Google's announcement that it had negotiated a multi-million-euro global advertising buy directly with Heineken has rekindled fears in the ad industry that the internet giant is working to disintermediate agencies from their clients. An upfront buy or global discount structure negotiated with most other media brands would hardly rate attention, but when Google dares to work directly with a client, alarm bells ring in Soho and Madison Avenue.
I think it's high time that our industry stops looking at them as competitors and instead works harder to build partnerships with Google and other digital media leaders, including Facebook, Apple, Twitter and Microsoft. It's time to stop calling these companies enemies, or even "frenemies".
It's only fair that I admit my own bias towards Google, a company I deeply admire. I was born and raised in the San Francisco Bay Area; attended Stanford University, the birthplace of Silicon Valley; and had the opportunity to meet Larry Page and Sergey Brin back in 1999. So I have been fortunate to keep a close eye on Google as it has grown up over the past 12 years.
In addition, our agency (like most others) works extensively with Google on behalf of our clients. AKQA optimises Google search buys for leading advertisers such as Coca-Cola and Clorox; creates unique YouTube channels for clients such as Visa; plans mobile advertising buys for Gap and Volkswagen on Admob; develops Android apps for Nike and Delta Airlines; analyses Google Analytics for Diageo and Heineken; and serves video ads, rich media and banners on DoubleClick. Google is indispensable to client marketers.
And in the interest of full disclosure, AKQA has recently joined a growing roster of leading creative agencies hired by Google to improve its own marketing. By the way, we also work with Yahoo! and LinkedIn, among others.
The main reason I embrace Google is that its online products and services are very important to consumers - and, therefore, Google is very important to advertisers. How can we not work closely with the leader in search engine marketing, mobile platforms, mapping and other key online categories?
New initiatives such as Google+, Google Wallet, Google Offers and the pending acquisition of Motorola mobile phones are promising new Google products likely to be of interest to my clients - and yours.
If one really understands Google as a technology company, then one would understand that Google does not want to compete with ad agencies. Having met Eric Schmidt, Page and Brin, it's easy to see that they are techies with no desire to be Don Draper or Roger Sterling. Google people want to engineer better information solutions, not provide marketing services to clients. I suspect they think our business is more art (yuck!) than science (yeah!), and Google is clearly interested in being scientists and technologists above all.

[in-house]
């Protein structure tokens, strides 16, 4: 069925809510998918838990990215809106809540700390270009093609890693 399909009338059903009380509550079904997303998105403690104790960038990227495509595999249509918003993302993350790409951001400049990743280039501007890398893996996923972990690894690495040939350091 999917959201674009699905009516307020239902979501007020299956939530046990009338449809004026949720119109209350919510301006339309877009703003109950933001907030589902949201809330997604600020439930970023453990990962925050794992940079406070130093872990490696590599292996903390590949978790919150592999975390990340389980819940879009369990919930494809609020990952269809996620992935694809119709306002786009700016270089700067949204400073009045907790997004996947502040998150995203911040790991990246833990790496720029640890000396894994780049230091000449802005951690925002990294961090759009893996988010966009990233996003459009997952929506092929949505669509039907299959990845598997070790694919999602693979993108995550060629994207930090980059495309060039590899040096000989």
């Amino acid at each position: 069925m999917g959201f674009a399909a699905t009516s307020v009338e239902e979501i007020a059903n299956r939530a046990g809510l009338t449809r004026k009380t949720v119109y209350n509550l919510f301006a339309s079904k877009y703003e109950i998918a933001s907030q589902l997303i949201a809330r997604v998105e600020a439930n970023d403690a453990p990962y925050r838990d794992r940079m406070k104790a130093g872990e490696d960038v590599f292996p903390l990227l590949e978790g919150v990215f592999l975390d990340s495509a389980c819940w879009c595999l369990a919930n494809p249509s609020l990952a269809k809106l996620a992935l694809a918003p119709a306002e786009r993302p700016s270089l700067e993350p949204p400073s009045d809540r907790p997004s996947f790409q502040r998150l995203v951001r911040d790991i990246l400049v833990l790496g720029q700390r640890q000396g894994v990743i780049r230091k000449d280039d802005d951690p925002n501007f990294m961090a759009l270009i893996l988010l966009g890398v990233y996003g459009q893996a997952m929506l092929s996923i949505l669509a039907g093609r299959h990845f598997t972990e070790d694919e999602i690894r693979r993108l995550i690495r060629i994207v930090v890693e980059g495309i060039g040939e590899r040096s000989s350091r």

Certainly, Google has attempted to automate media buying, to bring the same rational algorithms that optimise search engine marketing to other media. Let's not condemn it for trying to bring market forces and technical efficiencies to old-school media buying practices.
In my view, Google is working hard to be a better partner for advertising agencies. Just take a look at the leading industry conferences supported by Google. Look at the team of agency relation managers Google is hiring. Look at the new and improved services that Google is launching to support our efforts to help clients navigate the complex digital media landscape.
And if you look at the recent Cannes Lions results, Google led all advertisers with six golds and a Cyber Grand Prix. So it's clear that Google is learning more about the advertising industry - as we are learning more about Google.
We can't stop the future - we need to embrace it. Google represents the future and it's ridiculous to think that fear and name-calling will blunt the inexorable shift to digital media or slow Google's success. Figures released recently demonstrate Google's strong momentum, with revenue rising to $9 billion in the second quarter alone.
Our industry must redirect its focus from traditional media centres in London and New York and increasingly look West to Silicon Valley. It's time for agency and client leaders to stop worrying and get on a plane to San Francisco to sit down and work more closely with Google and the rest of the new-media companies.
I worry much more that the geeks and engineers of Silicon Valley don't get what we do and don't understand what service we provide to advertisers than that we will be competing with them for clients. These companies are technology innovators, but they still have a lot to learn from us about crafting marketing campaigns for clients.
It's time to recognise that these companies are our new media partners - not our new competitors.
Tom Bedecarre is the chief executive of AKQA.